Magazine article The New Yorker

UNCRAZY CALIFORNIA COMMENT Series: 1/6

Magazine article The New Yorker

UNCRAZY CALIFORNIA COMMENT Series: 1/6

Article excerpt

On Monday of this week, for the first time in television (and American) history, a gubernatorial inauguration is to be carried live and coast to coast on all three networks--CNN, MSNBC, and FNC. Network TV ain't what it used to be. Still, this is a notable first. Even in California, it isn't every day that so singular a figure as Arnold Schwarzenegger is solemnly invested with supreme executive power, especially under such astonishing circumstances.

The rest of the country got a lot of derisive laughs out of the California recall election. It provoked a few rueful chuckles in the Golden State, too. Viewed strictly as a process, though, it functioned remarkably well. And the transition, which many people quite reasonably expected to be bumpy and rancorous, was smooth and collegial. The involuntarily outgoing governor, Gray Davis, had every right to feel bitter at getting the boot just eleven months after being reelected. If he had gone all sullen and uncooperative, that would have been only human (a category he has always had trouble fitting into, poor guy). But he was the soul of graciousness after his defeat; and Schwarzenegger, of course, is a genial fellow. Perhaps the biggest reason for the smoothness of the transition, though, was that Schwarzenegger had won the election so convincingly that no one could quibble about the legitimacy of his right to the office.

The size and clarity of the victory came as a surprise. The most glaring flaw in the design of the recall process is the danger of a grossly undemocratic outcome. A two-part ballot--thumbs up or thumbs down on the incumbent, and then, if it's thumbs down, the awarding of the job to the first-place plurality winner among, in this case, a hundred and thirty-five replacement candidates--created the mathematical possibility of an election in which the loser outpolls the winner by better than fifty to one. "If Davis is recalled," the columnist George F. Will predicted, "he probably will be replaced by a governor who received substantially fewer votes than were cast against the recall." Many observers agreed--me, for example. (In a dispatch from California for this magazine, I confidently called that outcome "a near-certainty.") These predictions were, to put it mildly, wrong. On October 7th, Schwarzenegger got 4,203,596 votes, or 48.6 per cent of the total. This was more than the vote for retaining Davis (4,006,021, or 44.6 per cent), much more than the vote for Schwarzenegger's nearest rival, Lieutenant Governor Cruz Bustamente (2,723,768, or 31.5 per cent), and more, even, than the vote for Davis in the last regular election (3,469,025, or 47.4 per cent). Nor did the California recall have the undemocratic taint of the 2000 Presidential election, in which, on top of Al Gore's half-million-vote plurality over George W. Bush, left-of-center candidates outpolled right-of-center ones, fifty-one to forty-nine per cent. In California, Republicans of various stripes amassed well over sixty per cent.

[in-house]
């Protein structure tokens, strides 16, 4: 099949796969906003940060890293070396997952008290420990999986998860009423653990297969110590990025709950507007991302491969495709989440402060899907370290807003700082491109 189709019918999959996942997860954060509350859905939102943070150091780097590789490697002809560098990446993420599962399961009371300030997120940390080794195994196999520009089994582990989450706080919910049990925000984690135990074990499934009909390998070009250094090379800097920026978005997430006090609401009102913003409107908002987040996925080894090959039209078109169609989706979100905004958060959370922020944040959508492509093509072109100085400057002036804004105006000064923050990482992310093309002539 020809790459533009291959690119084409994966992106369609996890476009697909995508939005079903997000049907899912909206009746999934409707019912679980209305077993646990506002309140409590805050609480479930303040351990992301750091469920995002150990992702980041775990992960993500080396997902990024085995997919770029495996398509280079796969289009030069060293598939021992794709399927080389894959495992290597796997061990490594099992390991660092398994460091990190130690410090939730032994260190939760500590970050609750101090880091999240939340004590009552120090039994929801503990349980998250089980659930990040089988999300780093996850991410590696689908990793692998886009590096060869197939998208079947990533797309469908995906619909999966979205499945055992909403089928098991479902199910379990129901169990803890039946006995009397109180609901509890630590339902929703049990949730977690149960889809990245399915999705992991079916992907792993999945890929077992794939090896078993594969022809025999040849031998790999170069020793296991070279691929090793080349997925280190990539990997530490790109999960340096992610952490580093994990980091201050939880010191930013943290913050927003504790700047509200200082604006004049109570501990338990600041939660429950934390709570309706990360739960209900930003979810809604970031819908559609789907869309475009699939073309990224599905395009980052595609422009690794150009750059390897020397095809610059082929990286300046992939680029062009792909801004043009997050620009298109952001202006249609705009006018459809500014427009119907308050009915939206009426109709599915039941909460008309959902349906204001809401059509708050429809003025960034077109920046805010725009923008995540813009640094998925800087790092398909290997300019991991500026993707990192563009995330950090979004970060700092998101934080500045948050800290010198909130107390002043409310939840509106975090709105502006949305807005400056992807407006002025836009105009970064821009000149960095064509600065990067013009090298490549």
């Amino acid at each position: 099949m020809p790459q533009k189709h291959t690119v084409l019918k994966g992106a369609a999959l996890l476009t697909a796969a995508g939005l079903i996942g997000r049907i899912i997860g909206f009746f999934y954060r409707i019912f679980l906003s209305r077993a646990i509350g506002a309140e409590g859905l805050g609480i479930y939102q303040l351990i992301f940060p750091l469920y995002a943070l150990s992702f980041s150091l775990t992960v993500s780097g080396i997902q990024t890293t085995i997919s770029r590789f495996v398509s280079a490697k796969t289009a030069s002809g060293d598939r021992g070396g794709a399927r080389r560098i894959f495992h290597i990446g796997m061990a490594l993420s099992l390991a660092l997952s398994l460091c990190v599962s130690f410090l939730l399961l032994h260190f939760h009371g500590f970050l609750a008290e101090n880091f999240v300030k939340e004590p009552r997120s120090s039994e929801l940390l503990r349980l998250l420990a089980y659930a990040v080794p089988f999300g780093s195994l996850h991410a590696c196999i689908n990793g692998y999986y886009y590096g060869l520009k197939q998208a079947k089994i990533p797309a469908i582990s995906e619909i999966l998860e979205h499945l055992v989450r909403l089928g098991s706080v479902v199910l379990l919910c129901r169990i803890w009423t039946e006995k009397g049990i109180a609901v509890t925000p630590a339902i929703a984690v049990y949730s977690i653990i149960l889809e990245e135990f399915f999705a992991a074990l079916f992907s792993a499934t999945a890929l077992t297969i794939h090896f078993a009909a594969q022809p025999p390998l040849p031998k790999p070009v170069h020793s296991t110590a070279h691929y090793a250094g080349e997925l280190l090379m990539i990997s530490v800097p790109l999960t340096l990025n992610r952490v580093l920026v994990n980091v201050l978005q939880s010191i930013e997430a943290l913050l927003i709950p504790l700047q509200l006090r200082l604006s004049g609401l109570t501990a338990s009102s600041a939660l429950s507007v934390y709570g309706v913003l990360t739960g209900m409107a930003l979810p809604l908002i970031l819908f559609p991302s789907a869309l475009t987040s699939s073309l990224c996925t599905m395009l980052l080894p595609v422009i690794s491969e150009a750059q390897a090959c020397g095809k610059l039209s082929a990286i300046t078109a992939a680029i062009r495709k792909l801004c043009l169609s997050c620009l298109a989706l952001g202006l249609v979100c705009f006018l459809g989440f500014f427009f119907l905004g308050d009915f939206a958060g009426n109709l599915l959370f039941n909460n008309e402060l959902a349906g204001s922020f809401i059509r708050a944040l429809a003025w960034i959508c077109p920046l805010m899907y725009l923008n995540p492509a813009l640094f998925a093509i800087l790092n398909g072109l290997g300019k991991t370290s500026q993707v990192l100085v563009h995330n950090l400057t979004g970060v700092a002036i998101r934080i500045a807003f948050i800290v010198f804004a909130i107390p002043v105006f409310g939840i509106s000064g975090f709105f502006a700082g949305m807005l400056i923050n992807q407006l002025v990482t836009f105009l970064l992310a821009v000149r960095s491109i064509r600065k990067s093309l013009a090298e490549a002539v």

Governor Davis and his supporters portrayed the recall as a cynical attempt to overturn a democratic election, likening it not only to Florida in 2000 but also to the Clinton impeachment and this year's Republican redistricting coup in Texas. The public, rightly, found these parallels unconvincing. It's one thing to overturn an election by means of a judicial ukase, a partisan parody of a trial, or an orgy of gerrymandering. It's another to overturn an election by means of another election. …

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